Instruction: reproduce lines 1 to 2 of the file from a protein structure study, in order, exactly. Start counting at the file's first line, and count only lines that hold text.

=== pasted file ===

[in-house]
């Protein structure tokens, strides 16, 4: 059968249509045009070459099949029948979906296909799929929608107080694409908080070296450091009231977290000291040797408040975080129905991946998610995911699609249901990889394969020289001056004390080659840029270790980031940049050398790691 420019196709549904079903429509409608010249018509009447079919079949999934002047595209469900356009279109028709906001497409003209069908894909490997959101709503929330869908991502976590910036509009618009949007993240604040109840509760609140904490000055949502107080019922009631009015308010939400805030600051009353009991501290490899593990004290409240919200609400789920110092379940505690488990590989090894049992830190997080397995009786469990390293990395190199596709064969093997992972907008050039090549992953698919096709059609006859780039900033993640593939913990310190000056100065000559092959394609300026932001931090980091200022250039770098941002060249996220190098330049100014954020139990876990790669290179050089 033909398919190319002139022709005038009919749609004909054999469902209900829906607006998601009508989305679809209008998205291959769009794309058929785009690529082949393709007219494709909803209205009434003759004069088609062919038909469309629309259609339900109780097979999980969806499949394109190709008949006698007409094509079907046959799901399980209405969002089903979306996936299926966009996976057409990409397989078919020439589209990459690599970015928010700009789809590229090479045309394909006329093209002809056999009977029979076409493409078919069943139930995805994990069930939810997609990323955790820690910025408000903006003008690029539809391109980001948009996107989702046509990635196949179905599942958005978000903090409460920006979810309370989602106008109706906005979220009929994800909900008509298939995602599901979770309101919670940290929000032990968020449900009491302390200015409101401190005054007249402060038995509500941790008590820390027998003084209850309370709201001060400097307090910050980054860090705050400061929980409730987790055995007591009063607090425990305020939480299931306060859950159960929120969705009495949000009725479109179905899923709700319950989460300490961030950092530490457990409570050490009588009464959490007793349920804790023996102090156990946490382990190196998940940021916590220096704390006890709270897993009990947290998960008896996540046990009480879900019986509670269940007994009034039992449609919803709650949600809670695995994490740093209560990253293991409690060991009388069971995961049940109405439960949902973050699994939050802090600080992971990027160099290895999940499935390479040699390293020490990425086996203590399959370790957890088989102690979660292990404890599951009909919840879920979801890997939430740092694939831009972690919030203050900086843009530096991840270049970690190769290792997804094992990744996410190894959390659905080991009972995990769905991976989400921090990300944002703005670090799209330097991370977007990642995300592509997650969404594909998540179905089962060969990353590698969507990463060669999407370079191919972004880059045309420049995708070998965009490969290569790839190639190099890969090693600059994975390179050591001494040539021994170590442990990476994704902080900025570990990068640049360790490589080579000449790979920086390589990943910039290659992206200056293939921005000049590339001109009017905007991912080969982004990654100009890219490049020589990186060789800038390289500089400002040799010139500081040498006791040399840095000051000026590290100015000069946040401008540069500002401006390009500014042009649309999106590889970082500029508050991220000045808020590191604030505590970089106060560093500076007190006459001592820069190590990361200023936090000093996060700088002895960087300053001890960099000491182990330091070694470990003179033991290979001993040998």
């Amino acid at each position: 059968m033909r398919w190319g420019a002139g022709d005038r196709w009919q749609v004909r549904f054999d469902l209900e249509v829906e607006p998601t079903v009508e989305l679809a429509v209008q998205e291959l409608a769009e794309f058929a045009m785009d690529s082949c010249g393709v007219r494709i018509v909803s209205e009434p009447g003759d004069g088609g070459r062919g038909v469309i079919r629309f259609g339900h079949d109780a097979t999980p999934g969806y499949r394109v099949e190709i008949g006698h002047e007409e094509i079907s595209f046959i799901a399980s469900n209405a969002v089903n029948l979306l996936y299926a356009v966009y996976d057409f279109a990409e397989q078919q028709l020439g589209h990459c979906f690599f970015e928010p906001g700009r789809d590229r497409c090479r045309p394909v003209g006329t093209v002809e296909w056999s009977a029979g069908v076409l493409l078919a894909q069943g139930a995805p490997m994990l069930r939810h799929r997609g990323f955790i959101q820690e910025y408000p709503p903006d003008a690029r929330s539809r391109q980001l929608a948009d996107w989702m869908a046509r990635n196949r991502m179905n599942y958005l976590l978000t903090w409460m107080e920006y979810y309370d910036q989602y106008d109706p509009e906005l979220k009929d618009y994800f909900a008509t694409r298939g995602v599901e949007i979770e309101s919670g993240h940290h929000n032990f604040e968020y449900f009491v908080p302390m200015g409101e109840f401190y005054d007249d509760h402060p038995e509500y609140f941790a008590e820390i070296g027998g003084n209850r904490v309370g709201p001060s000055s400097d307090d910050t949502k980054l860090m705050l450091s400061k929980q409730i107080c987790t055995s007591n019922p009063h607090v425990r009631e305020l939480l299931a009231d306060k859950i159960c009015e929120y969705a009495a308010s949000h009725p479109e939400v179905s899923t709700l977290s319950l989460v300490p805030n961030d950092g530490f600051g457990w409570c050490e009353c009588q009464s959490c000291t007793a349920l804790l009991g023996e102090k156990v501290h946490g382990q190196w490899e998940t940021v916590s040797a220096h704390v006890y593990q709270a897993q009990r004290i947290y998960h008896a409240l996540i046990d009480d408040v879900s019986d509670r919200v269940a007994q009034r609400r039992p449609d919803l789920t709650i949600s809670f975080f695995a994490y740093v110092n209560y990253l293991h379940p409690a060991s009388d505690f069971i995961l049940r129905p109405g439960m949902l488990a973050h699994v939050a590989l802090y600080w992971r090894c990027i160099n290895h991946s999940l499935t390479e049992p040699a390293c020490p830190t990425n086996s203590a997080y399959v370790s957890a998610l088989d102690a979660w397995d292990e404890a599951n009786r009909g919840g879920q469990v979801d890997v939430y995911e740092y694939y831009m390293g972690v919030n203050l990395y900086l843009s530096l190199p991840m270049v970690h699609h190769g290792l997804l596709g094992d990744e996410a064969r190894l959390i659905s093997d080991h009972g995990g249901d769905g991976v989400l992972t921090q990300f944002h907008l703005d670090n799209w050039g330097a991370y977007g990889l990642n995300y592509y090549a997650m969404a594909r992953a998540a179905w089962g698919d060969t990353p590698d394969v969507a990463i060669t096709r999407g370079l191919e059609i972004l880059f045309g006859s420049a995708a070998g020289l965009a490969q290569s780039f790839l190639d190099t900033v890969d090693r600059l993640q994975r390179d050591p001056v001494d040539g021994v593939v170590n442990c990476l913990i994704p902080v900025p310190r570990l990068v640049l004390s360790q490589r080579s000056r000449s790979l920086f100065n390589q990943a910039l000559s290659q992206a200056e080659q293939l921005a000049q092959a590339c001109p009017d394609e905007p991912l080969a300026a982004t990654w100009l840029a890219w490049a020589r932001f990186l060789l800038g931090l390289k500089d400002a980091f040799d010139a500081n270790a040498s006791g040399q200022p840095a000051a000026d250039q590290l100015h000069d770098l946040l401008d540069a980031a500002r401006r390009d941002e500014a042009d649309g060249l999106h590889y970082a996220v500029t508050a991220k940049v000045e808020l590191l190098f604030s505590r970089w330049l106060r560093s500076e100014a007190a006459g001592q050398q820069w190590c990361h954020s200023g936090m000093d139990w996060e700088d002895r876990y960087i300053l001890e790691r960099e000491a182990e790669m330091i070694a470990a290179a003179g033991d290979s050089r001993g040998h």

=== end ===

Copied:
[in-house]
């Protein structure tokens, strides 16, 4: 059968249509045009070459099949029948979906296909799929929608107080694409908080070296450091009231977290000291040797408040975080129905991946998610995911699609249901990889394969020289001056004390080659840029270790980031940049050398790691 420019196709549904079903429509409608010249018509009447079919079949999934002047595209469900356009279109028709906001497409003209069908894909490997959101709503929330869908991502976590910036509009618009949007993240604040109840509760609140904490000055949502107080019922009631009015308010939400805030600051009353009991501290490899593990004290409240919200609400789920110092379940505690488990590989090894049992830190997080397995009786469990390293990395190199596709064969093997992972907008050039090549992953698919096709059609006859780039900033993640593939913990310190000056100065000559092959394609300026932001931090980091200022250039770098941002060249996220190098330049100014954020139990876990790669290179050089 033909398919190319002139022709005038009919749609004909054999469902209900829906607006998601009508989305679809209008998205291959769009794309058929785009690529082949393709007219494709909803209205009434003759004069088609062919038909469309629309259609339900109780097979999980969806499949394109190709008949006698007409094509079907046959799901399980209405969002089903979306996936299926966009996976057409990409397989078919020439589209990459690599970015928010700009789809590229090479045309394909006329093209002809056999009977029979076409493409078919069943139930995805994990069930939810997609990323955790820690910025408000903006003008690029539809391109980001948009996107989702046509990635196949179905599942958005978000903090409460920006979810309370989602106008109706906005979220009929994800909900008509298939995602599901979770309101919670940290929000032990968020449900009491302390200015409101401190005054007249402060038995509500941790008590820390027998003084209850309370709201001060400097307090910050980054860090705050400061929980409730987790055995007591009063607090425990305020939480299931306060859950159960929120969705009495949000009725479109179905899923709700319950989460300490961030950092530490457990409570050490009588009464959490007793349920804790023996102090156990946490382990190196998940940021916590220096704390006890709270897993009990947290998960008896996540046990009480879900019986509670269940007994009034039992449609919803709650949600809670695995994490740093209560990253293991409690060991009388069971995961049940109405439960949902973050699994939050802090600080992971990027160099290895999940499935390479040699390293020490990425086996203590399959370790957890088989102690979660292990404890599951009909919840879920979801890997939430740092694939831009972690919030203050900086843009530096991840270049970690190769290792997804094992990744996410190894959390659905080991009972995990769905991976989400921090990300944002703005670090799209330097991370977007990642995300592509997650969404594909998540179905089962060969990353590698969507990463060669999407370079191919972004880059045309420049995708070998965009490969290569790839190639190099890969090693600059994975390179050591001494040539021994170590442990990476994704902080900025570990990068640049360790490589080579000449790979920086390589990943910039290659992206200056293939921005000049590339001109009017905007991912080969982004990654100009890219490049020589990186060789800038390289500089400002040799010139500081040498006791040399840095000051000026590290100015000069946040401008540069500002401006390009500014042009649309999106590889970082500029508050991220000045808020590191604030505590970089106060560093500076007190006459001592820069190590990361200023936090000093996060700088002895960087300053001890960099000491182990330091070694470990003179033991290979001993040998």